The political chaos in Israel, with a third general election in less than a year has delayed decisions about crucial aircraft, including the replacement for the old CH-53, whether to buy the V-22 and the urgent need for the KC-46A .

A KC-46 refuels an F-35
TEL AVIV: The Israeli Air Force (IAF) will ask the U.S Air Force to give up two of its production slots for the Boeing KC-46A so it can get early delivery of the aerial refueling aircraft, a senior military source tells Breaking D.
The KC-46 A will replace the old Boeing 707s (Reem), used by the IAF. The planes were modified for Israeli requirements by Israel Aerospace Industries (IAI).
The political chaos in Israel, with a third general election in less than a year has delayed decisions about crucial aircraft, including the replacement for the old CH-53, whether to buy the V-22 and the urgent need for the KC-46A .
These three platforms are of the utmost importance if the Israeli Air Force will have to attack targets far from Israel, such as Iran.

Army photo
A CH-47 lifts a Humvee
The IAF has tested the two helicopters and there are two options – to issue an RFP to Lockheed Martin ND Boeing for the CH-53K and the CH-47, or to make a selection and buy the replacements straight away.

Navy photo
CH-53K King Stallion lifting a Joint Light Tactical Vehicle (JLTV) in tests.
The issue became urgent after the November crash of a CH-53 in November. The engine caught fire, completely destroying the aircraft.
The IAF has launched an investigation; until it ends all CH-53s are grounded. While the helicopter was completely destroyed following the emergency landing, all 11 soldiers from the elite Shaldag commando unit and two pilots made it out unhurt.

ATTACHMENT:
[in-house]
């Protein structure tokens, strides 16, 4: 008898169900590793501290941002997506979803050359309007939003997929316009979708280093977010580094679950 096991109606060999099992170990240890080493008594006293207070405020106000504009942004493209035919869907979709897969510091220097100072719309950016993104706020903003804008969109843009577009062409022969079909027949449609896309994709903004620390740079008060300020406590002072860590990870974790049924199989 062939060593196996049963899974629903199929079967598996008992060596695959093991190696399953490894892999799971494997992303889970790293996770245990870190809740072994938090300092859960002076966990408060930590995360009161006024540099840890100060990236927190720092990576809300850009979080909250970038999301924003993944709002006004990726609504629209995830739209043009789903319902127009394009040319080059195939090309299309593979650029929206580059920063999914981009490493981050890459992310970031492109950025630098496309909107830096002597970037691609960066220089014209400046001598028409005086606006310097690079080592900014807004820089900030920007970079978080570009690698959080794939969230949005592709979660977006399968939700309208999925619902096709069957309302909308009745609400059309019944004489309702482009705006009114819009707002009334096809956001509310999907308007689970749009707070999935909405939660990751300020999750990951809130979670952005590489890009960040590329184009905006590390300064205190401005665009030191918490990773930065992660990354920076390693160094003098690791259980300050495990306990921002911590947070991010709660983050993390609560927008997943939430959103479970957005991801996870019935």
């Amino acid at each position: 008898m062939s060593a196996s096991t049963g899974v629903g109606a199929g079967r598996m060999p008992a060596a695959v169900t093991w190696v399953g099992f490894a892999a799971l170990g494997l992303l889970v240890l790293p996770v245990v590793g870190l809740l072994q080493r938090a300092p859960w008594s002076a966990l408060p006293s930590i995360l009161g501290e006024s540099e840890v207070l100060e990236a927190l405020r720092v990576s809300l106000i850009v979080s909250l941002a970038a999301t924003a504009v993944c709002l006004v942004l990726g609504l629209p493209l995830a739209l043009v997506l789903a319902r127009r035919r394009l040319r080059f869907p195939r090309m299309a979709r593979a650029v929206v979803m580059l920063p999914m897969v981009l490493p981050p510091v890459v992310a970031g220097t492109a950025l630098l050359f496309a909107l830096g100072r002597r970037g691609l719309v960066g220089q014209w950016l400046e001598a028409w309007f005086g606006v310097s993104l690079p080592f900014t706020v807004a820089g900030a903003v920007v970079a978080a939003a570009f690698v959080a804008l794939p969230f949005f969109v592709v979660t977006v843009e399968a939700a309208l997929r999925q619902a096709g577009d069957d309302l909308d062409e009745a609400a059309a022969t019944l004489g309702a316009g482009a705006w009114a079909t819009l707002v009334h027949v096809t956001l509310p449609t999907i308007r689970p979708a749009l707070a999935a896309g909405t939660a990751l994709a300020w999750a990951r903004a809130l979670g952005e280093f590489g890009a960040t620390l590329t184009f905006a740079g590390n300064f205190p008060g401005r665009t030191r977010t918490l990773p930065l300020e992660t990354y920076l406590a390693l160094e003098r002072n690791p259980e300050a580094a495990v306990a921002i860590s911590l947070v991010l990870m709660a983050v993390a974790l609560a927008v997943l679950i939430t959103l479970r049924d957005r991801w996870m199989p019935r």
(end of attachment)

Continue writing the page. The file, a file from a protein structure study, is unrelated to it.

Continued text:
The helicopter was one of three en route to a base in southern Israel for a training exercise and was flying at a height of 170 meters when the third aircraft notified the pilots of the fire in the engine. The pilots carried out an emergency landing within a minute of the fire breaking out.
A clear demand of the IDF ‘s Depth Command will probably also accelerate the decision on the purchase of a “limited number” of V-22. The command made it clear that it will need a platform to transport special units “very fast for long distances.”
In August, the Israeli Ministry of Defense issued a price & availability (P&A) request to the U.S Navy’s International Program Office asking to buy V-22s.
After delays of several years, the Israeli Defense Forces (IDF) chief of staff, Lt. General Aviv Kochavi, decided there is an operational need for 12 to 14 V-22s.
Why the long wait? It looks if Israel faced some of the same indecision as did the Japanese, with the IAF and ground forces arguing about the aircraft’s safety and suitabillity. With the chief’s decision, Israeli sources said that immediately after a new government is formed the purchase of the V-22 “will be on the table.” (ARIE EGOZI).

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